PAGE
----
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MM 13

Salmonella

by | Jul 7, 2020 | Meyer Moment

Let’s take a Meyer Moment to talk about Salmonella!

With your new chicks arriving it is hard to resist cuddling with them, but did you know, improper poultry handling, can lead to a Salmonella infection? The CDC and public health officials in several states are investigating a multistate outbreak of Salmonella Hadar infections linked to contact with backyard poultry such as chicks and ducklings. 

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Hey everyone! Welcome back to The Coop with Meyer Hatchery – where we talk all things poultry in hopes of inspiring crazy chicken keepers and educating future flock owners. Each week we like to take a Meyer Moment to cover relevant happenings. 

Let’s take a Meyer Moment to talk about Salmonella! With your new chicks arriving it is hard to resist cuddling with them, but did you know, improper poultry handling, can lead to a Salmonella infection? The CDC and public health officials in several states are investigating a multistate outbreak of Salmonella Hadar infections linked to contact with backyard poultry such as chicks and ducklings.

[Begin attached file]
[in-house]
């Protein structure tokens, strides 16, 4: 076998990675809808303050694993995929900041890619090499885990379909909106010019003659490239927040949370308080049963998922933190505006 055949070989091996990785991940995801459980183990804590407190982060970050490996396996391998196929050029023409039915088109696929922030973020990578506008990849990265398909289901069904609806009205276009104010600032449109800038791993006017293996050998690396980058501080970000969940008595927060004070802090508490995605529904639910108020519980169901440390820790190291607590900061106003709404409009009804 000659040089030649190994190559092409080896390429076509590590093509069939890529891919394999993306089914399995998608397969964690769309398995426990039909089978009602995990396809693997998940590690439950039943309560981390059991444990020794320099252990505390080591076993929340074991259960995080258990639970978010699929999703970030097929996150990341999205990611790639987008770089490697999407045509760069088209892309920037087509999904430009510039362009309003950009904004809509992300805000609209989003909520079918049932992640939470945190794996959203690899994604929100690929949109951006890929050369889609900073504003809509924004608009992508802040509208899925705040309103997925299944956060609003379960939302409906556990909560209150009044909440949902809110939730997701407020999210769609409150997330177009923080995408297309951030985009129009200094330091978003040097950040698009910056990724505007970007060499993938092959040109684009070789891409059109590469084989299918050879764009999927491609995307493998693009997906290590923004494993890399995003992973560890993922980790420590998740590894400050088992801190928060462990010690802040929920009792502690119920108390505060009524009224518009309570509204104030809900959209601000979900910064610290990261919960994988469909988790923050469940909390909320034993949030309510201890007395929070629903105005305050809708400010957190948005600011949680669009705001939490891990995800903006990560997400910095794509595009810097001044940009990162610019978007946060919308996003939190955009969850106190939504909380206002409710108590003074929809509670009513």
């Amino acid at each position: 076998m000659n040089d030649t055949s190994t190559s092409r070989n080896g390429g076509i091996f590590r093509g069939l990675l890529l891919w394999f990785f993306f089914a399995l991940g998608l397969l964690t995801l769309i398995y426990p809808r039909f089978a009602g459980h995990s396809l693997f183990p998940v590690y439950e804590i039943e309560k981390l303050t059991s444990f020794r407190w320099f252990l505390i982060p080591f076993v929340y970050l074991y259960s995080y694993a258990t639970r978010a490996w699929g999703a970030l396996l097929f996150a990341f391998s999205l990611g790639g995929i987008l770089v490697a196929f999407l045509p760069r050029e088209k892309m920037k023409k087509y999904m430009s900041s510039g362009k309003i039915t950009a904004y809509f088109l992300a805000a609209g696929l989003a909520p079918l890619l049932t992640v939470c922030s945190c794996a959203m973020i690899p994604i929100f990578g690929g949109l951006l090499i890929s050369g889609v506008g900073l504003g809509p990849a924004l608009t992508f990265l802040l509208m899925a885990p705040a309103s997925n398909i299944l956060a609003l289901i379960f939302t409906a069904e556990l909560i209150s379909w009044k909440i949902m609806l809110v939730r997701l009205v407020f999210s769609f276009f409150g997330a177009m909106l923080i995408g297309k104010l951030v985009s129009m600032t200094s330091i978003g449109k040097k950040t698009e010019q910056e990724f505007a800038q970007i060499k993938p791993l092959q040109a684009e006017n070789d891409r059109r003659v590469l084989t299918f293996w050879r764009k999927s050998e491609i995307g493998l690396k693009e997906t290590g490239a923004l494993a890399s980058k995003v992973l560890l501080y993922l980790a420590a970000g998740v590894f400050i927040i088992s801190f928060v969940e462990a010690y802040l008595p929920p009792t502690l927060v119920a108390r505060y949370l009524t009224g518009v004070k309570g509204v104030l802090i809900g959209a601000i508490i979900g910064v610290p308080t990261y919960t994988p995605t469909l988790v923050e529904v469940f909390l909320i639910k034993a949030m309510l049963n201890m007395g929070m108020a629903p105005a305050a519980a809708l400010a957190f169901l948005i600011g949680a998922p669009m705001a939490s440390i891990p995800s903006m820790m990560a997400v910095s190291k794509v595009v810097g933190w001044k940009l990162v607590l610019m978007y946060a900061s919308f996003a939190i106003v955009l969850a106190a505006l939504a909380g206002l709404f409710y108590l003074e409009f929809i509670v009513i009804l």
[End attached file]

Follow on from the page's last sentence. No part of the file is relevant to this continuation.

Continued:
The CDC reports, that for every person with a Salmonella illness confirmed, by a laboratory test, there are about 30 more people with a Salmonella illness not reported. You can contract Salmonella from touching backyard poultry or their environment. Birds can carry the bacteria even if they look healthy and clean. 

For children under 5, older adults, people with immune systems weakened from diabetes, liver disease, kidney disease or cancer, a case of Salmonella can be very dangerous.

This bacteria thrives in warmer conditions and can be spread from animals to people and from people to people. Your best defense against contracting Salmonella is good biosecurity. 

Be sure to thoroughly wash your hands after handling poultry, eggs or cleaning the coop. It’s important to monitor young children when handling poultry to keep birds away from their face and mouth. Keep those with weak immune systems away from your coop and run, and never eat or drink around high-risk animals or in their habitats. 

It’s also important to keep your poultry areas clean by regularly changing bedding and disinfecting feeders and waterers. 

You can limit your exposure by sourcing your birds from hatcheries that participate in the National Poultry Improvement Plan (NPIP). Meyer Hatchery participates in NPIP including the U.S. Salmonella Monitored Program. 

While backyard poultry is certainly enjoyable, it’s also important to keep you and your family safe by properly handling birds. We hope these tips help new poultry owners in keeping you and your flock healthy and safe.  And that’s your weekly Moment with Meyer. 

Enjoy the rest of your week and as always thank you for listening! 

Hosts & Guests

Kendra + Jeff
From Meyer Hatchery

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